Structure Your Mortgage According To Market Conditions

By: Chrisjan Smith

Just over a year and a half ago the real estate market in the United States was red hot and setting records all around the country. It is now coming to a screeching halt. There are a variety of reasons like interest rates that are increasing and also the affordability for the average family that is no longer there. Most experts agree that the slowdown is more than just a passing trend and will continue for at least the next number of years.

With this slowdown in the market, loans that seemed like a great way to save some money up front are now proving to be a bad decision. If you locked yourself into a fixed rate 15 or 30 year mortgage you will be fine during this market correction. If you have an interest only adjustable rate mortgage (ARM) you may be are in a very tenuous position.

Real estate investors were using interest only ARMs to help them turn a quick profit, the practice is also known as flipping. This gave an investor a few years of relatively low monthly payments so they could use their capital to fix the home up.

Unfortunately what happens with an interest only ARM is that not one cent goes towards the principle of the home and no equity is gained. Depending on which type of ARM you have, after three or five years your payment increases so that you begin to pay some money towards the loan's principle.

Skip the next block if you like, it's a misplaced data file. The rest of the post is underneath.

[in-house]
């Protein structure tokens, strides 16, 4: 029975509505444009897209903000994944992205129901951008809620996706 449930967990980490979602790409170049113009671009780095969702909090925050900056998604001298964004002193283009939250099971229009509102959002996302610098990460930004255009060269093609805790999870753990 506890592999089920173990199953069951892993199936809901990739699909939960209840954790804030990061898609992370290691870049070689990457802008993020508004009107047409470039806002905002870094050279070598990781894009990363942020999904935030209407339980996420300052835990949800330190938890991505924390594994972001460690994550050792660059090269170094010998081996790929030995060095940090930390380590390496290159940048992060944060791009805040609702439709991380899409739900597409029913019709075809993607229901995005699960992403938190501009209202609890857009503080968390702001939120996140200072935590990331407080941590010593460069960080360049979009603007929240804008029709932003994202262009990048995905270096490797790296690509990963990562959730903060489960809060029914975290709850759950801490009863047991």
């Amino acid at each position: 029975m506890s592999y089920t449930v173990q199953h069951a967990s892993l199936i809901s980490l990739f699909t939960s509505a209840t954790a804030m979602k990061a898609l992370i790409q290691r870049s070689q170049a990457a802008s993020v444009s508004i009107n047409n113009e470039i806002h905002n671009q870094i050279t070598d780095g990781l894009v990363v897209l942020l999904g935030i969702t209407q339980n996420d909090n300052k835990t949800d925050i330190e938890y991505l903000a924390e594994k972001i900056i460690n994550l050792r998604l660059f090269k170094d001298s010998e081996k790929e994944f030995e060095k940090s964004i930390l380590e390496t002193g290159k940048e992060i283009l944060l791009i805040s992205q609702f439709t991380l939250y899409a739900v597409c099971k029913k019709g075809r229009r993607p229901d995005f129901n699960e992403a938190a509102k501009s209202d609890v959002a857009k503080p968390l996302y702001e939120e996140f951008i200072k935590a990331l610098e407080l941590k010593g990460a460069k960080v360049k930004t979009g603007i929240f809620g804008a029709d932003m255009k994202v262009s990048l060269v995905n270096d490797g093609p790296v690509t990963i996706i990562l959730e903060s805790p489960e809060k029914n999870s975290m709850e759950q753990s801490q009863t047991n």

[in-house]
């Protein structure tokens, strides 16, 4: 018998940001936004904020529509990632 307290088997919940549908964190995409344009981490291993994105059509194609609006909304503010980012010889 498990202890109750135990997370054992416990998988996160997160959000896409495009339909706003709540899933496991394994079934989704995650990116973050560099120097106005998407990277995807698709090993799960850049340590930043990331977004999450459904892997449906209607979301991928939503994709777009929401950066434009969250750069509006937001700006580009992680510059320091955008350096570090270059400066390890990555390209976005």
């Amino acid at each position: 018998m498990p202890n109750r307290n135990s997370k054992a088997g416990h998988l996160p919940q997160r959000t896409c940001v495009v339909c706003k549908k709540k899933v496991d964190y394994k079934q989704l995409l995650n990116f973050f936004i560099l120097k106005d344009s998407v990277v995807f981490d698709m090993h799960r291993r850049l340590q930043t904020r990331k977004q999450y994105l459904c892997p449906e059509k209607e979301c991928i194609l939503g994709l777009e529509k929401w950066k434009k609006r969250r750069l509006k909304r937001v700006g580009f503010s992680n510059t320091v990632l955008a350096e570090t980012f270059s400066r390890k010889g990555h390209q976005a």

Most investors didn't worry about the fact that none of their payment was going toward the principle because home prices were rising so quickly that the market itself was adding to the equity of their home. With the slowdown that is no longer the case, in fact they may find that after making five years of payments they don't have any more equity in the home then they did when it was first acquired.

Many people that have purchased a home that they couldn't really afford used the Option ARM. The Option ARM allows the home owner four ways to pay the monthly payments. You can do the minimum payment option, the interest only option, or you may chose the payment plan that has an amortization schedule to get you paid off in 30 years, and there is also the 15 year payment option.

The worst option you can choose is the minimum payment option. This option is very misleading, it gives you a very low monthly payment, but none of the principle is touched and it does not even cover the monthly accrued interest. If fact, if you were to only make the monthly minimum, the next month you will actually owe more than before you made the payment.

The market has now changed and you should re-evaluate your home mortgage. If you have an ARM or the Option ARM, check with your lender and see what it will take to get you into a fixed rate 15 or 30 year mortgage.

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